Some adults might balk at the idea of a teenager getting implants. Dailey doesn't.
"I think adults are so goddamn condescending when it comes to teenagers. Just makes me furious," he says.
"Do I think most older teens - 17, 18, 19 - have it enough together to make that decision, understand why they're doing it? Sure. Do I think they're operating under the same pressures as their mothers and all the other women with respect to that stuff, sure. Do I wish it wasn't that way? Yeah," Dailey says.
Tina says she didn't want implants because of pressures from the media or other girls. She just wanted her body to feel more proportional.
When, at 16, Tina pitched the idea to her parents, they flatly refused. But for one reason or another, maybe because Tina's mom works for a plastic surgeon, they let her have the surgery at 18.
"I did throw a little hissy fit when I was first talking over it. My mom was like, 'She wants to go to a C" and I was like, 'No, I would like to go to a D'," Tina says. "I started crying because they wouldn't let me and I was like 'No, if I'm gonna do surgery then I want a D!"
Needless to say, Tina got what she wanted. After surgery, the pain in her chest was intense.
"It was like everything in my chest was stretching to the breaking point. And I kept thinking, they're just going to explode. I'm not going to have boobs, because they're just going to explode," Tina says.
Tina loves her new breasts. She wears a lot of cleavage-baring tops and says she likes the attention she gets from guys. The only thing she doesn't like is when, at parties, people (read: dudes) think it's their right to feel her up - as though fake breasts are less hers than real ones, she says.
But, as Dailey points out, there's a difference between getting friendly and treating someone's anatomy like a piece of meat.
"When breasts or penises, or anything else ... become objectified, when they're seen only as sexual ... I think that is hurtful or destructive," Dailey says.
"For example, when a man meets a woman and says 'Hello' and immediately looks at her breasts [that] sends a message to her that the most significant part of her humanity is her breasts," he says. "That's an objectification thing."
Shoulder back, head high
But breasts are hardly just some unwelcome burden that women must bear.
Dailey says breasts, and especially nipples, often provide women with sexual pleasure, and that some women are capable of orgasms through breast stimulation alone.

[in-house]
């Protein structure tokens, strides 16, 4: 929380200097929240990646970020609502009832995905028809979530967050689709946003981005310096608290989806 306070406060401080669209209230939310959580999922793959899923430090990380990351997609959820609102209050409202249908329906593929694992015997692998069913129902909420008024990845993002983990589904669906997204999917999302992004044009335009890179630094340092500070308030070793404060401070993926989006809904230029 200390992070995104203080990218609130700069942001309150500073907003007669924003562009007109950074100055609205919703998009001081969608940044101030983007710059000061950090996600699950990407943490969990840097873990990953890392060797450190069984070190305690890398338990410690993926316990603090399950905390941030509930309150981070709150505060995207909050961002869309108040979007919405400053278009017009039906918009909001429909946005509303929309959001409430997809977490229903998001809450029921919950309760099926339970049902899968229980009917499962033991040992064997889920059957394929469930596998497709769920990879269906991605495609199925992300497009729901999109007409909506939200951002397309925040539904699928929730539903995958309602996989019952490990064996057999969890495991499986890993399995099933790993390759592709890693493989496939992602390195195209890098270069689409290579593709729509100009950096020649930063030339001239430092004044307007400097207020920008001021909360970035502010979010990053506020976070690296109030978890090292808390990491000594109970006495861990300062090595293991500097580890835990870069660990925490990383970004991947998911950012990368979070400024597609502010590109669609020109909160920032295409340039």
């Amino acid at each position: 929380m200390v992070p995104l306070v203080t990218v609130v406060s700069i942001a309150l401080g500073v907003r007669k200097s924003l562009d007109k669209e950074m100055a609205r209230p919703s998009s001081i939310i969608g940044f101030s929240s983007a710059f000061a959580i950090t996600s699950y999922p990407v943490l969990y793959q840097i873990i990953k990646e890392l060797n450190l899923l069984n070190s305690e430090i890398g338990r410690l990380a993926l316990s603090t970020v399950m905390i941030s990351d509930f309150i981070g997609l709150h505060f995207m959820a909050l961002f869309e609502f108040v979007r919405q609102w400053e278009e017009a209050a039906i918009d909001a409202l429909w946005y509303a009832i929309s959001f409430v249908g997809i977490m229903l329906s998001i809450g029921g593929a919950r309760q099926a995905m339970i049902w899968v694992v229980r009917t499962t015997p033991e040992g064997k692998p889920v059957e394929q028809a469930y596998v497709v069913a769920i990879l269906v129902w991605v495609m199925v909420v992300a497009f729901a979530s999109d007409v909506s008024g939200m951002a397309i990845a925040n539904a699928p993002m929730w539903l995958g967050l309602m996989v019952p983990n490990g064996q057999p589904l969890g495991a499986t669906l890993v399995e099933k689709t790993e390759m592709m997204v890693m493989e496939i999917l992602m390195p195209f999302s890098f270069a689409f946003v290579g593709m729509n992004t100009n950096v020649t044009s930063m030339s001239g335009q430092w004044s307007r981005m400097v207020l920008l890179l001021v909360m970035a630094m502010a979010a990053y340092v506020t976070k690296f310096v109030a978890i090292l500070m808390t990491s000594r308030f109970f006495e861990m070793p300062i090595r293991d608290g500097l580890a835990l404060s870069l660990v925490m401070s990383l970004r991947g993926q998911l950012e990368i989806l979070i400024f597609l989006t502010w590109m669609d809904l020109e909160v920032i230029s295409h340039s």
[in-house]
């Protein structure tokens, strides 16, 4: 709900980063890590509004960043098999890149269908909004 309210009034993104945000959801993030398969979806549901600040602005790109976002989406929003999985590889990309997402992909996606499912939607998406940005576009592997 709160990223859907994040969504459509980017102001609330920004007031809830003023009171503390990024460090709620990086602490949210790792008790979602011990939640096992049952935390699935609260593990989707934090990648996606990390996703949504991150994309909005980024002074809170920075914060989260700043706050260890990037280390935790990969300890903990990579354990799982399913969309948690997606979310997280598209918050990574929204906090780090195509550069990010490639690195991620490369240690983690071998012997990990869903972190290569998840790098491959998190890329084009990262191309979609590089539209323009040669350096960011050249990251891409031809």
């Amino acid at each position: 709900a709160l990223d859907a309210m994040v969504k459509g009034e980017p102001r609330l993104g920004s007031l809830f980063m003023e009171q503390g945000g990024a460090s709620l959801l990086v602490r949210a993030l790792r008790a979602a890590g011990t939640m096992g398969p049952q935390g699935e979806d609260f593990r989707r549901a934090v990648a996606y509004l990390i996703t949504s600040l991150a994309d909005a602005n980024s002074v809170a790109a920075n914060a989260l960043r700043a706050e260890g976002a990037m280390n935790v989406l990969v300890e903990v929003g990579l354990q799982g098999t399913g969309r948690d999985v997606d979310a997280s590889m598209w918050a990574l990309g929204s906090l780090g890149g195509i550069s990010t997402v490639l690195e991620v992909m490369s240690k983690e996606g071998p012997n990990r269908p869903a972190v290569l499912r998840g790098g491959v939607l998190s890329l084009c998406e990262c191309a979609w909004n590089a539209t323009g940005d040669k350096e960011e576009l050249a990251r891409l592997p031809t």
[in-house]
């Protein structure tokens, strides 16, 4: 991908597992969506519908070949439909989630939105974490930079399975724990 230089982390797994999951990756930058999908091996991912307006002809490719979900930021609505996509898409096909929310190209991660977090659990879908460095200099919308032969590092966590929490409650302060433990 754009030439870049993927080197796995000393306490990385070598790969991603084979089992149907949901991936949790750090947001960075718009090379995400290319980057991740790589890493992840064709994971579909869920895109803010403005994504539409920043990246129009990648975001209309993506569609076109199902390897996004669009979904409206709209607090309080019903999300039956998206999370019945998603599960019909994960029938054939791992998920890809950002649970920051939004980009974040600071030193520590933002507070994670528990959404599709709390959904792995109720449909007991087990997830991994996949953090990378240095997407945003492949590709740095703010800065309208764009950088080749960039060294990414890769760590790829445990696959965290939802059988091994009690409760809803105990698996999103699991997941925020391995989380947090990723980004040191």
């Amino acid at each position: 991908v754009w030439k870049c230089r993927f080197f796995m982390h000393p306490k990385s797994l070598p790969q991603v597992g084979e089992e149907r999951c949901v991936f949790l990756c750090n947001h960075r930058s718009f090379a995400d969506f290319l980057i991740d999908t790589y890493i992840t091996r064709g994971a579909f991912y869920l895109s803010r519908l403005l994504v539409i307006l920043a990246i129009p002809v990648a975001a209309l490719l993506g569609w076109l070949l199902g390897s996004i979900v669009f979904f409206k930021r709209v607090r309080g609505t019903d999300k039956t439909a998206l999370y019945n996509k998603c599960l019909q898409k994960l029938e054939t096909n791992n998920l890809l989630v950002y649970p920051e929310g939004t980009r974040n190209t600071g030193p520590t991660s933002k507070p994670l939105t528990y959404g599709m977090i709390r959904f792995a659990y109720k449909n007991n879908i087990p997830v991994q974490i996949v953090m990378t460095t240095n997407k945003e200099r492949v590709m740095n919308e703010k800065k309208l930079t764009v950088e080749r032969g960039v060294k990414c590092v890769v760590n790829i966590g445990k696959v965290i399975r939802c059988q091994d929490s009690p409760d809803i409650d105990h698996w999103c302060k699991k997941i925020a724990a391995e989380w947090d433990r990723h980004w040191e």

And though breasts can be a woman's biggest insecurity, they can also be incredibly empowering.
Take it from Alyssa Wrightsman, Tina's roommate. Though she's always been a bit jealous of her large-breasted friends (she has quite a few), Wrightsman's happy with her A-cup chest.
She used to be shy about having breasts at all, especially around her family. Wrightsman even subconsciously developed bad posture because she felt uncomfortable sticking her chest out. Since those awkward teen years, she's embraced her feminine shape.
"Honestly, if you're confident enough, your breast size is not going to matter," Wrightsman says, shoulders back.
Cara, because of her weighty chest, has trouble sitting up straight and forcing her shoulders back.
She says she deals with back pain every day, which is why she gets massages about twice a month.
For women with large breasts, normal activities like jogging and swimming are particularly awkward. Cara says she tried to swim competitively in high school, but because of her chest, that didn't last long.
"The breast stroke was more than a joke, let's say that," she says.
Dailey says pure physiological discomfort like this is one reason women get breast reductions. The other reason, he adds, is more psychological.
"They just don't want the focus on their breasts," Dailey says.
That could explain why not one, but three Lawrence women we contacted who had had reductions didn't want to talk about it, even anonymously.
"For a lot of women who have been treated poorly about their breasts," Dailey explains, "revisiting those feelings can be extraordinarily difficult."
Dailey also says that he's never known a woman that regretted getting a reduction, but that he's known many who went through a difficult adjustment phase after the surgery.
The psychological scars of being more memorable for your breasts than anything else, it seems, can't be mended through surgery.
A couple cultural clicks from Victorian
Lately, Cara considers her breasts as a "valuable commodity." She says she watches enough surgery TV shows to know that what she's got is something many women would pay thousands to have.
But Cara - who, until recently, was a waitress at Free State Brewery and has since moved to New York City - says there's still one stigma she can't wrap her mind around.
"It's viewed as socially unacceptable for a woman to expose her nipples, [but] a man has the exact same thing," she says. "It's more of the social construction that women should keep certain things hidden and that's one of them."
We all remember Janet Jackson's Super Bowl slip and the purple pasty Lil' Kim sported on the red carpet. But why?
Dailey says it likely has to do with nipples being the most erotic part of the breast - apparently, that scares people, he says.
"When a woman is in a public setting, and she's showing her breasts ... there is a risk that evidence of her arousal will be noticed by her nipples erecting," Dailey explains.
"It's actually not so shocking when you think about it because we live in a world that is so friggin' sexually uptight," Dailey says.
"Particularly in the United States and pretty much Western culture. We live in a culture that's just a couple of clicks away from Victorian."
Phil Cauthon contributed reporting for this story.